’tis the Seasonings

When I baked a batch of molasses cookies for Halloween last month, I pulled ground ginger, cinnamon, and cloves off the spice shelf without so much as a glance at the labels. I recognized the spices by their colors and textures. Had I taken two seconds more to peruse the other spices nearby, I would’ve noticed the thin layer of dust on their bottle tops. Yep, my life needs a change of season-ings.

Here’s the count, at least in my kitchen.  On the spice shelf, I have fifty-two bottled or bagged inhabitants.  In the spice drawer (essentially an overflow of the shelf) I have another twenty-six.  No-calculator math brings my total to seventy-eight unique flavorings, yet how many do I use regularly?  Maybe a dozen.  I ask the same of you. How many spices live in your rack/drawer/shelf?  Of those, how many do you use week-in and week-out?

We’re missing out on adventure, you and me.  My recipes are bland enough to demand little more than garlic salt or oregano (on the savory side), and cinnamon or ginger (on the sweet).  I could spice things up if I’d just explore more exotic recipes… or simply brighten the ones I already make.  My mantra should be “Spice is the variety of life” (not the other way around).

For inspiration, I could take a trip to Indonesia’s Maluku Islands.  Once upon a time, nutmeg, cloves and mace could be found only on the Malukus, earning their nickname “The Spice Islands”.  I have this vision of a pungent-smelling tropical oasis of colorful trees, plants, and bushes, everything edible and delicious.  I’m running around sampling this and that like a kid in a candy store.  Kind of like (you remember the scene) the Chocolate Room in Charlie and the Chocolate Factory.

Spices have tons of trivial facts and here are some of my favorites:

  • Allspice tastes like cinnamon, nutmeg, and cloves all rolled into one.  Keep that in mind the next time you bake.
  • Saffron is one of the most expensive spices in the world.  Some varieties ring in at $400 for a few ounces.  Maybe because it takes a hundred hand-harvested flowers to produce a single gram of the spice?
  • If you find a blend called Chinese Five Spice, you can season your food to be sour, bitter, salty, sweet, and pungent all in one shake of the bottle.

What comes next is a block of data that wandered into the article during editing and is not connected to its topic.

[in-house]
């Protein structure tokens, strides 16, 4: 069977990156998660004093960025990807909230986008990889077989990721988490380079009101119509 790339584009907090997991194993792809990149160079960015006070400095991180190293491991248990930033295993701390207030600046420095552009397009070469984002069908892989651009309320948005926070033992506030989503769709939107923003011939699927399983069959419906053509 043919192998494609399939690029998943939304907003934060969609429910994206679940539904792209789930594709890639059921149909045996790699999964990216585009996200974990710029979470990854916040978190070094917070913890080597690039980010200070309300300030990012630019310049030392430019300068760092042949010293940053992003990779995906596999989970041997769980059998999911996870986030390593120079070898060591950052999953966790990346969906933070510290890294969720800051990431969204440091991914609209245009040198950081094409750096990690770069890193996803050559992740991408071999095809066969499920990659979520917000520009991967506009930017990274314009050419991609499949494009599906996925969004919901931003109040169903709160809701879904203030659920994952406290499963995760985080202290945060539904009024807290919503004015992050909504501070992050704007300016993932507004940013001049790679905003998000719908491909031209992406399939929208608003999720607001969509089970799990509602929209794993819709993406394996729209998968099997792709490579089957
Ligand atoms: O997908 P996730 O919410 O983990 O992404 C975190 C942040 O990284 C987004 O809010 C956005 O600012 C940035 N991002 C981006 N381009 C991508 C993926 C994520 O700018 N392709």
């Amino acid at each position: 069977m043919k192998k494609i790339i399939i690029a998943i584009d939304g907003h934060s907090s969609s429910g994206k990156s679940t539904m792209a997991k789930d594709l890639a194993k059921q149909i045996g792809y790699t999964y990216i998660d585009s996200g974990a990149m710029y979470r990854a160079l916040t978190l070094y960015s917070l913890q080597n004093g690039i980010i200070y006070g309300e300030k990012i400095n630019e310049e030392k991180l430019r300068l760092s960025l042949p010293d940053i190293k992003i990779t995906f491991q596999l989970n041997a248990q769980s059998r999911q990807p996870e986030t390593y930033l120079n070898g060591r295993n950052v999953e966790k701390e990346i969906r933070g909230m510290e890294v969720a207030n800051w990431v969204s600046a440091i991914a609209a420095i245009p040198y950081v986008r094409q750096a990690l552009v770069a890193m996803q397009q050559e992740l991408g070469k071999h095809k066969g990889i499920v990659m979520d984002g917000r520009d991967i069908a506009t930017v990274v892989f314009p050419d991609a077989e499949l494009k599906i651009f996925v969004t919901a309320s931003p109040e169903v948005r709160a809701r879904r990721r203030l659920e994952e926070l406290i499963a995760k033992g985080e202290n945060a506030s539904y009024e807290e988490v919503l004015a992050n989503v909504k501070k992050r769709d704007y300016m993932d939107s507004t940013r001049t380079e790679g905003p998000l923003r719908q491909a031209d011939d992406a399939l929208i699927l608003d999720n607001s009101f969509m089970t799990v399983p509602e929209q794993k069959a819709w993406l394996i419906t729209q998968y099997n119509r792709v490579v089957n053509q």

• “Masala” means “spice”… and nothing more.  In other words, be wary of that next dish of chicken masala; the seasoning could be a blend of anything.
  • Spice blends are often associated with countries, as with Harissa (North Africa) and Jerk (Jamaica).  The United States?  Pumpkin pie spice, of course.  We Americans obsess over anything pumpkin spice.
“If You Wannabe My ‘Clove-r’?”

Because the musically inclined want to know, I took this opportunity to read up on The Spice Girls, the British girl group from the 1990s.  I was disappointed to learn the name has nothing at all to do with spices.  Each of the five women took on a nickname to include the word “spice” but only Geri Halliwell’s (“Ginger Spice”) made any reference to a real spice… and that reference was only to her red hair.

[On that note, can anyone explain ANY connection between “ginger” and “red hair”?  My bottle of ground ginger is decidedly yellow…]

Diaspora Co. Spices gift box

Here’s the real crime with my spice shelf.  Almost all occupants are standard brands, like McCormick or Spice Islands, uniformly bottled in identical quantities.  Neither brand is organic (let alone an advertised proponent of fair trade).  Furthermore, their spices are processed and packaged in a factory, while I have zero excuses not to be shopping at a local store like Penzeys.  You only buy as much as you need at spice stores, and you can be assured of fewer steps in the journey from source to you.  Of course, you can also shop spices online at places like Diaspora and Burlap & Barrel.

Speaking of “as much as you need”, I can say with certainty most of my spices are past desired shelf life.  No, they’re not expired; more like “faded”.  They won’t pack as much punch as they did in their prime.  Here’s the rule of thumb with spices: if whole (i.e., cloves) best used for 2-3 years; if ground (i.e., cinnamon) best for 1-2.